Northeast BC population growth slows, housing prices jump

FORT ST. JOHN, B.C. – A report on housing demographic and affordability trends shows northeast British Columbi…

FORT ST. JOHN, B.C. – A report on housing demographic and affordability trends shows northeast British Columbia’s population growth decrease while average home prices in 2020 increased.

The Chartered Professional Accountants of British Columbia issued its annual report on Wednesday, “B.C. Check-up 2021 LIVE.” It suggests the COVID-19 pandemic is the main cause of the drop.

“The COVID-19 pandemic disrupted the flow of migrants across the world, and northeast B.C. was no exception,” said Ben Sander, partner at Sander Rose Bone Grindle. “While this is expected to be a one-off situation, the number of non-permanent residents, such as temporary foreign workers, arriving in the region fell sharply in 2020.”

The region saw a net gain of 209 out-of-country residents in 2020, but the drastic drop in job opportunities from COVID-19 saw 629 residents leave the northeast. More than a third of those residents were between 25 and 39-years-old.

The report suggests this could be a sign of trouble for the region, as it is known to have a relatively young population. While the provincial average age was 42.6 years, the average in the northeast was 36.6 in 2020.

“While 2020 was a challenging year, northeast B.C.’s economy has been improving, and fewer residents are leaving the region in recent years. The region’s population growth has also benefited from having a young population and the strongest natural growth rate in the province. In fact, the number of births exceeded mortalities by 508 in 2020.”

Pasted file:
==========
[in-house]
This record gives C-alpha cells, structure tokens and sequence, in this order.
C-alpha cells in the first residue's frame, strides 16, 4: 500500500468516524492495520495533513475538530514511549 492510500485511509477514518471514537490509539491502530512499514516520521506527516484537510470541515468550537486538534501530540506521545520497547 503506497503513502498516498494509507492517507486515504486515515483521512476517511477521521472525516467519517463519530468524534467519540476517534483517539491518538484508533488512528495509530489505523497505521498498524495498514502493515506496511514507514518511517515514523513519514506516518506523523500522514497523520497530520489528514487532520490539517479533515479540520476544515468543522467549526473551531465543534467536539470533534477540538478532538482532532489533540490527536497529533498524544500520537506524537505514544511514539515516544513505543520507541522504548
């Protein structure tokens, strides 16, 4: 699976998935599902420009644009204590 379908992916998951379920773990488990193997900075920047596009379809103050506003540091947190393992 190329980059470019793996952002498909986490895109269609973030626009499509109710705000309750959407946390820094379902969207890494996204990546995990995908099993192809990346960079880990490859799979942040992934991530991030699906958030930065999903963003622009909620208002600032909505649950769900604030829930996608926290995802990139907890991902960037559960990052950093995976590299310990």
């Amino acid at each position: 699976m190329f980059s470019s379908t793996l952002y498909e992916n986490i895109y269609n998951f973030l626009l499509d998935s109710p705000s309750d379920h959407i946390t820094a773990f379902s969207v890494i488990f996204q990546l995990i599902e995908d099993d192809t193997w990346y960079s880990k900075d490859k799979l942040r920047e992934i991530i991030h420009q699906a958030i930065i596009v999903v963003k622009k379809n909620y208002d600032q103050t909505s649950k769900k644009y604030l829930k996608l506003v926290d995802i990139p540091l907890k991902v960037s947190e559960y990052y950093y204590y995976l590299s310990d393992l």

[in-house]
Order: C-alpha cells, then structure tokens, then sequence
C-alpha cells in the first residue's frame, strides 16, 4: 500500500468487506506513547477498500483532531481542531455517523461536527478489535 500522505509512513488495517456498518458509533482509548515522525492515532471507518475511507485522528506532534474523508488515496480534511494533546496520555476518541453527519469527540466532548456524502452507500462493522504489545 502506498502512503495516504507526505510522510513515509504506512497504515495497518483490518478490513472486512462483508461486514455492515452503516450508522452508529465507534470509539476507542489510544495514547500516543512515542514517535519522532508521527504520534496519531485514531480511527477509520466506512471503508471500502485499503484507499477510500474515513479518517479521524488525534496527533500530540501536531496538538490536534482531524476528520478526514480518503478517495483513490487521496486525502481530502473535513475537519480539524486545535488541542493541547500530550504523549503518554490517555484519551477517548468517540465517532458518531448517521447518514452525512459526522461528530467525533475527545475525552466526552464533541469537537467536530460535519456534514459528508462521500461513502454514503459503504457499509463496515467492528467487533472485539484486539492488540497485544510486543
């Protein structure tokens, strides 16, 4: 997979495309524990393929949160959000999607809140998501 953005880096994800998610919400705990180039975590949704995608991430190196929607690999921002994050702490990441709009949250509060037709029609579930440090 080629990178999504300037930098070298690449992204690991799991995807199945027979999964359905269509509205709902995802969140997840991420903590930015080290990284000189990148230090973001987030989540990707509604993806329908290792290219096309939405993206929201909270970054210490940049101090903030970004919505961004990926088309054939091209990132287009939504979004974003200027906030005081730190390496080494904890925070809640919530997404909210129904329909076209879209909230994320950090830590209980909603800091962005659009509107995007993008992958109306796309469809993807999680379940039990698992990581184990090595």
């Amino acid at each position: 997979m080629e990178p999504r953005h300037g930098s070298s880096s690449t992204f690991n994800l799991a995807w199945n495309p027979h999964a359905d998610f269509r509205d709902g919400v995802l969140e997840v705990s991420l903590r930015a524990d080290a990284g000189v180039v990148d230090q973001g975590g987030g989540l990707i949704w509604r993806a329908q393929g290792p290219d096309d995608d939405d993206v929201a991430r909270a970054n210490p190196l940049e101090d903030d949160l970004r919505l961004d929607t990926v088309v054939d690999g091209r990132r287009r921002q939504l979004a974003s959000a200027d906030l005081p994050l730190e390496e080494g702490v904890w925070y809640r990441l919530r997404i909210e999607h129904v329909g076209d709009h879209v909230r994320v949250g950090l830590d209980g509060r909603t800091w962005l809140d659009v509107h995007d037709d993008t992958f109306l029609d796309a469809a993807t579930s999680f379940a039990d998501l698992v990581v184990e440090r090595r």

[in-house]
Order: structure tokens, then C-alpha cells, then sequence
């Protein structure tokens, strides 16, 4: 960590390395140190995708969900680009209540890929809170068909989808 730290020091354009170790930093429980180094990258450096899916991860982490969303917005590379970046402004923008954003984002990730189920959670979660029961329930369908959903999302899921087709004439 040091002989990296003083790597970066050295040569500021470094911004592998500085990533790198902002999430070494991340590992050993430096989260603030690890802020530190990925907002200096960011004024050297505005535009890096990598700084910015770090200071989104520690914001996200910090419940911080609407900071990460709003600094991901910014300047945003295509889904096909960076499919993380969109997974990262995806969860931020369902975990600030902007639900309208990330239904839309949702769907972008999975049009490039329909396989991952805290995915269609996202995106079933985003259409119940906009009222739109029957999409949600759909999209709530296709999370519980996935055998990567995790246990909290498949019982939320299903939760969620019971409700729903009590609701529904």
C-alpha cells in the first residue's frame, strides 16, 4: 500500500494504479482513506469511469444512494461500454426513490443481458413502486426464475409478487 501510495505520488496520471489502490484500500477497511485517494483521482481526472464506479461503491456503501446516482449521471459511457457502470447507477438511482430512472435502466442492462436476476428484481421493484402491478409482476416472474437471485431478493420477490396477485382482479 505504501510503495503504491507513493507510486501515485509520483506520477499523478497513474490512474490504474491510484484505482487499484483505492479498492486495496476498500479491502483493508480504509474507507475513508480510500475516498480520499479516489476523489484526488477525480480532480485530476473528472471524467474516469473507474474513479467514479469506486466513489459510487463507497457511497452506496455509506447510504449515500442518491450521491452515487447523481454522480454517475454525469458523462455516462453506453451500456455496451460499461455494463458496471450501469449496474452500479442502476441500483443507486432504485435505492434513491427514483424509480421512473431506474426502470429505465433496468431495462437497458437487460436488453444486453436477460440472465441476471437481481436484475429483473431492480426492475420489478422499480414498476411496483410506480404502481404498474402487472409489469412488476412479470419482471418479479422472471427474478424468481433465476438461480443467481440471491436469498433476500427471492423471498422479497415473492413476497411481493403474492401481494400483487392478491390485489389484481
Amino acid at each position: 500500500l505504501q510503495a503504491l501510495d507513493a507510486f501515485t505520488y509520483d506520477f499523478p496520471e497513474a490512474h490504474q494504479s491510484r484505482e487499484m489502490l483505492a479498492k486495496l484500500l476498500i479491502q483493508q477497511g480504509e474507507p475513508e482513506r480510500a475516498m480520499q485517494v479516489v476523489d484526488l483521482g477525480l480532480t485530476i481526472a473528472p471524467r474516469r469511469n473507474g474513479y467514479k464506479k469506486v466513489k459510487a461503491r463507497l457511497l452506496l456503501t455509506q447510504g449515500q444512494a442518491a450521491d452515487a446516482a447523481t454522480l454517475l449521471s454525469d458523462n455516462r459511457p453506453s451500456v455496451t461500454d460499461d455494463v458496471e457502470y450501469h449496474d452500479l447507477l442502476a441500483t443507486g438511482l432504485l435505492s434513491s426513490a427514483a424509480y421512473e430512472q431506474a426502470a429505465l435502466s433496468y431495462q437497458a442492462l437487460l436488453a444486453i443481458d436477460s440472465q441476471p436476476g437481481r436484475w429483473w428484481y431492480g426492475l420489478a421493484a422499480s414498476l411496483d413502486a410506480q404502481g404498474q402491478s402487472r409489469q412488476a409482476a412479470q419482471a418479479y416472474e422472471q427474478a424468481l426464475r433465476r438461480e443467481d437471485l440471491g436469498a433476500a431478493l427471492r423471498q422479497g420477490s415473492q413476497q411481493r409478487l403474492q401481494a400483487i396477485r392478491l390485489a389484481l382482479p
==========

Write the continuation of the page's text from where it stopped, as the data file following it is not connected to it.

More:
Despite the cost of housing being relatively affordable compared to other regions in British Columbia, the northeast has seen a rise in housing prices. The average price for a home in May 2021 was $272,053 in the South Peace River area, more than 32 per cent higher than the same month in 2020.

One issue is a lack of supply, with only 421 housing units built and an increase of 1,485 new residents to Fort St. John and Dawson Creek from 2017 to 2020.

“In just one year, the average price of a home sold increased by nearly a third. This has eroded some of the advantages in the region in terms of housing affordability compared to other parts of the province. This could push local residents out and discourage would-be migrants from coming, and highlights the need for greater housing supply.”

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